Copepods: Rice of the Sea

Of all plankton groups, probably most is known about the copepods. They represent a critical link in the food chain and are consumed by diverse animal community ranging in size from small fish, chaetognaths, and ctenophores all the way up to large whales (the right whale is a voracious copepod feeder). Because of their small size and importance as food, copepods are affectionately known as “the rice of the sea.” Copepods are effectively captured by plankton nets because they have hard exoskeletons, and scientists have good estimates of their abundances and distributions. Although copepods are all relatively small (0.5 mm – 5 mm in length), they comprise over 200 families and 10,000 different species.

CopepodsTogether

Examples of typical copepods. Note to the two large appendages on the top of the head with small sensory hairs

Copepods consume both phytoplankton and microzooplankton in two different ways: suspension feeding and raptorial feeding. Suspension feeding is relatively passive and performed by beating small appendages that draw a current through a feeding chamber. Copepods then select which particles encountered are food and discard others. Raptorial feeding is used to actively capture prey. Many copepods have small sensors on their first appendages to detect water disturbances produced by prey and also predators. They can use these relatively large appendages to “hop” through the water and capture an unsuspecting prey item or to quickly escape a predator.

Copepod reproductive strategies vary greatly and are adapted towards the ability to withstand the variable conditions that characterize the ocean environment. For example, many copepod eggs have the ability to enter a phase of diapause where they remain viable on the bottom for several months or even years, only hatching with conditions are favorable (high concentrations of food). Some copepods carry their eggs, allowing them to develop a bit before releasing them into the water column. The timing of copepod reproduction is especially important for the life cycle of fishes because most fish larvae depend on the recently hatched copepod nauplii for food. If there are not enough copepod nauplii present when fish larvae are abundant, there could be mass starvation events causing few fish larvae to reach their juvenile stage. Because of this, the copepod life cycle is extremely important to fish populations and overall ocean ecosystem health.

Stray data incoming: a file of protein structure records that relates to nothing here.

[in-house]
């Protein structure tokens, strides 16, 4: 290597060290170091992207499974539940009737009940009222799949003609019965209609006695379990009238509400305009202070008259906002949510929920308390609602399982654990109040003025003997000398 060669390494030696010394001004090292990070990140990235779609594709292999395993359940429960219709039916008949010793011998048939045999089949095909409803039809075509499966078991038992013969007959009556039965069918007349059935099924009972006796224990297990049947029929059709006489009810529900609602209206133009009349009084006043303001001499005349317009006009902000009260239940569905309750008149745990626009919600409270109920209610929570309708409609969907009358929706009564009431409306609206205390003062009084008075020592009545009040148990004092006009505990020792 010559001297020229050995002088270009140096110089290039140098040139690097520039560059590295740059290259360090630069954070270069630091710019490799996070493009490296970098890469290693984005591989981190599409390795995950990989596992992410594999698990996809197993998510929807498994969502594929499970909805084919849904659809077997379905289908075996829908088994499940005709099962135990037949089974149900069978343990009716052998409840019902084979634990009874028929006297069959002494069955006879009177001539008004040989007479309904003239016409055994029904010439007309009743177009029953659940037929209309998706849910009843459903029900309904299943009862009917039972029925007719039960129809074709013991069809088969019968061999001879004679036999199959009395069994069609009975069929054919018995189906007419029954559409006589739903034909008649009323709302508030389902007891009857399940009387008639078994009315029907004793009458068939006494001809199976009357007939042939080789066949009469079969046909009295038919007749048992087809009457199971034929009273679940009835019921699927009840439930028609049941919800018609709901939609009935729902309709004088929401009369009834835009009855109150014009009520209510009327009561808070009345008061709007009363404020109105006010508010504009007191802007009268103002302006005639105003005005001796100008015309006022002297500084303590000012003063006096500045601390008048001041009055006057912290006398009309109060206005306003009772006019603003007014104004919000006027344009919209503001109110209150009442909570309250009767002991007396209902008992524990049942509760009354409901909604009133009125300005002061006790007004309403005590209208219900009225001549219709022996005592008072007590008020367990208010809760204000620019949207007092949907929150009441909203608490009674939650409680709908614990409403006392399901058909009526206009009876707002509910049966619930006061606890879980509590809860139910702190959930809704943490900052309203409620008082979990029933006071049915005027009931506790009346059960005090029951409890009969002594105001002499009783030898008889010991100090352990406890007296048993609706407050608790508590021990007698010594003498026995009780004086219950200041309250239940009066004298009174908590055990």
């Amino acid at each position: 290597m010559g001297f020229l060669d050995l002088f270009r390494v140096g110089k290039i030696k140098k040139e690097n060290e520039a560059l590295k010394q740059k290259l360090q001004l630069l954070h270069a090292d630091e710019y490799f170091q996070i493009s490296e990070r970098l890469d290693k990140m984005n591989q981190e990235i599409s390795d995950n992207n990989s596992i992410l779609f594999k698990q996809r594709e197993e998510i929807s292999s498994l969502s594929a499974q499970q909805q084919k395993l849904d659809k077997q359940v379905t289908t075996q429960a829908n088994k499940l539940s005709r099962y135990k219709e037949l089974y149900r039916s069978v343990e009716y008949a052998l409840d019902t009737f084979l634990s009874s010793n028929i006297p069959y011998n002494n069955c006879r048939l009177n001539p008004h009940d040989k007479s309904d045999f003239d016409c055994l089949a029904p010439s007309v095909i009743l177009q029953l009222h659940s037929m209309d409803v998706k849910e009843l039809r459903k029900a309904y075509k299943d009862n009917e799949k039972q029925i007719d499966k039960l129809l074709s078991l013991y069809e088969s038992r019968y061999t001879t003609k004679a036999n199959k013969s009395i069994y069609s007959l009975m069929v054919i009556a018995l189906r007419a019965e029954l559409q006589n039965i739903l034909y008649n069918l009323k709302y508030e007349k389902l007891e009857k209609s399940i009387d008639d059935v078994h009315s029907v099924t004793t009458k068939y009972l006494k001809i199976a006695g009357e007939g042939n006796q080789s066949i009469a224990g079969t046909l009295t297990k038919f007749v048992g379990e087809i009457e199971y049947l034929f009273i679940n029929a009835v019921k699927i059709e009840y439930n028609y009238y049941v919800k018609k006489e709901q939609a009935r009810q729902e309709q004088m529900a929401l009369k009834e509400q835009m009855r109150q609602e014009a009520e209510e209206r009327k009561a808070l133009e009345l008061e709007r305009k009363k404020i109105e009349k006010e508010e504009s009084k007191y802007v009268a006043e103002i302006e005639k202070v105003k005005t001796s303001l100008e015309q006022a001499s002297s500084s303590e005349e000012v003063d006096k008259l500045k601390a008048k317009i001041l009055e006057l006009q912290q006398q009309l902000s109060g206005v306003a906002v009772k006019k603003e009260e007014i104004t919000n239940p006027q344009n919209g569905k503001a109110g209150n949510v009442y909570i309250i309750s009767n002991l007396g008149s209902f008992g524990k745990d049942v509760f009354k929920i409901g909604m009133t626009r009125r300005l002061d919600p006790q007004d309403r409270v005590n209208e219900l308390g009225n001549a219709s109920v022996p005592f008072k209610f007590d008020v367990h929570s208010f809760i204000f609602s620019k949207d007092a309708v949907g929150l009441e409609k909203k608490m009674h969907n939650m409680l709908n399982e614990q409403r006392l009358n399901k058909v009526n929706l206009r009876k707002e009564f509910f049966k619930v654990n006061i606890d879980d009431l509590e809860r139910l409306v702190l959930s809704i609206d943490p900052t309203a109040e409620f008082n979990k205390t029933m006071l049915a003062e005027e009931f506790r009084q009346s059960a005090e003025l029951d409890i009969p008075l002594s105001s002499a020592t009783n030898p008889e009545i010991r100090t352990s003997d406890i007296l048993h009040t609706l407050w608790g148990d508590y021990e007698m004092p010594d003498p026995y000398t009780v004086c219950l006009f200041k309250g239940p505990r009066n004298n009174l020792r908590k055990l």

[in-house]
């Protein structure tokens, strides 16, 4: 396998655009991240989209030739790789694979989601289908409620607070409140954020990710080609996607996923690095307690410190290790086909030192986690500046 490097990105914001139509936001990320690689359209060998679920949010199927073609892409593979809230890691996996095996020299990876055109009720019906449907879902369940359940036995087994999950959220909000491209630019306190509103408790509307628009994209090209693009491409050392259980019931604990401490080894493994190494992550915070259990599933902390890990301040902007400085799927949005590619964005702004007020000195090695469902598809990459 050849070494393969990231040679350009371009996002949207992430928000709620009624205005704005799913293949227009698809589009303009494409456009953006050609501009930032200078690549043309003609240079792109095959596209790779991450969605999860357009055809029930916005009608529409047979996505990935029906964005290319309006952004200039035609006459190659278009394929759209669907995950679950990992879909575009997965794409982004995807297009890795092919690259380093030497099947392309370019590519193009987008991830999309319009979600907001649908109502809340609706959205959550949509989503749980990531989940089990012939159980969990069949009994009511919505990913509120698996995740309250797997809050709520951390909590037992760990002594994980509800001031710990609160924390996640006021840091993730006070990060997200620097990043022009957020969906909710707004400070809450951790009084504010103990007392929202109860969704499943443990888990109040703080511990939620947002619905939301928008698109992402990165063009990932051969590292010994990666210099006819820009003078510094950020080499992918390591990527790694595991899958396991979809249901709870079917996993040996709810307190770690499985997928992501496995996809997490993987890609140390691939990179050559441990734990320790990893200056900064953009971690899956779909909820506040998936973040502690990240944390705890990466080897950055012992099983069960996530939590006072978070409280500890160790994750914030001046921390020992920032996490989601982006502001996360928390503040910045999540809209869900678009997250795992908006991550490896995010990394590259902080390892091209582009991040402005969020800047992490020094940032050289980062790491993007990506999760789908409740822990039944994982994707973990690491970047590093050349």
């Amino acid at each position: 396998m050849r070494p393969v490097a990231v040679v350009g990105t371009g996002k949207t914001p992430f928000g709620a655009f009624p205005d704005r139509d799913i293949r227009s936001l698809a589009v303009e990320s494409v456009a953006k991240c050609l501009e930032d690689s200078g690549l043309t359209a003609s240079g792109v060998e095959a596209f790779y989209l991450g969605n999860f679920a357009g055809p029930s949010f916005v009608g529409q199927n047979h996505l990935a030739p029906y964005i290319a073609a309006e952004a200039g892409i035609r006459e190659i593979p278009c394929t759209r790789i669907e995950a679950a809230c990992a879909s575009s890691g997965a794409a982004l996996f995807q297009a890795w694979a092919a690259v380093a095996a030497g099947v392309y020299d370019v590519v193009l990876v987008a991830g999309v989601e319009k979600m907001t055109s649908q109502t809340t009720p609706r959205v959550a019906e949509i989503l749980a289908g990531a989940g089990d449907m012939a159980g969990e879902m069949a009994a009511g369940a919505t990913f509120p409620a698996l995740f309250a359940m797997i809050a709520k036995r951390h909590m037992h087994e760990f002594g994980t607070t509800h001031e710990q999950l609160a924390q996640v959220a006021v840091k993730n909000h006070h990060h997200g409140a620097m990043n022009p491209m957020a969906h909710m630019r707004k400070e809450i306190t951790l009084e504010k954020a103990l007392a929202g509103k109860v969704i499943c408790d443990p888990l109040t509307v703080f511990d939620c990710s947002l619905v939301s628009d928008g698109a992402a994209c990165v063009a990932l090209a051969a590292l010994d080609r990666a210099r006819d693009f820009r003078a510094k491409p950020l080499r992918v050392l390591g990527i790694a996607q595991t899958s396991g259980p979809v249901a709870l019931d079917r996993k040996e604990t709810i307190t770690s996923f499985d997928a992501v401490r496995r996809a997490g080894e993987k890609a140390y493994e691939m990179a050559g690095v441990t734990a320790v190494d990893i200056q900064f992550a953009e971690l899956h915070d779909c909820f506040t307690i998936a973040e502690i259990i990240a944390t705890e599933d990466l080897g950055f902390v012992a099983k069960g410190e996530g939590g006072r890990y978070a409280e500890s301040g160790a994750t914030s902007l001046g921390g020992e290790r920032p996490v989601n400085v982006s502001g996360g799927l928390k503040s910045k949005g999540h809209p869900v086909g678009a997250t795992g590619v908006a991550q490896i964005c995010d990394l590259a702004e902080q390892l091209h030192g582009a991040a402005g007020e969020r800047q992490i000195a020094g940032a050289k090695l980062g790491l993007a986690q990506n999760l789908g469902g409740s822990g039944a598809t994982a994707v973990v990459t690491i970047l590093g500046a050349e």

This image was taken from a thin layer near Stellwagen Bank offshore of Massachusetts, USA. Each one of the white particles is a copepod. The concentration of organisms in this image corresponds to ~400,000 individuals per cubic meter! That is some good eating for a right whale!

This image was taken from a thin layer near Stellwagen Bank offshore of Massachusetts, USA. Each one of the white particles is a copepod. The concentration of organisms in this image corresponds to ~400,000 individuals per cubic meter! That is some good eating for a right whale!

One of the most remarkable characteristics of copepods is their tendency to aggregate in discrete thin layers within the water column. Sometimes >90% of the copepod biomass will be confined these thin layers, which are a maximum of 5 m thick. ISIIS and other systems that sample on small scales are ideal for detecting these layers of copepods, and the function of the formation and dissipation of copepod thin layers is not well understood. Copepods have been shown to be attracted to strong changes in current direction and speed, potentially allowing them to feed at a faster rate within these zones (Woodson et al. 2005). The changes in environmental variables associated with aggregations of copepods are of great interest to marine ecologists. With your help, we can better understand how these extremely important organisms are distributed throughout our oceans!

References:

Johnson WS, Allen DM (2005) Zooplankton of the Atlantic and Gulf coasts: A guide to their identification and ecology. Johns Hopkins University Press. Baltimore, MD.

Woodson CB, Webster DR, Weissburg MJ, Yen J (2005) Response of copepods to physical gradients associated with structure in the ocean. Limnol Oceanogr 50:1552-1564

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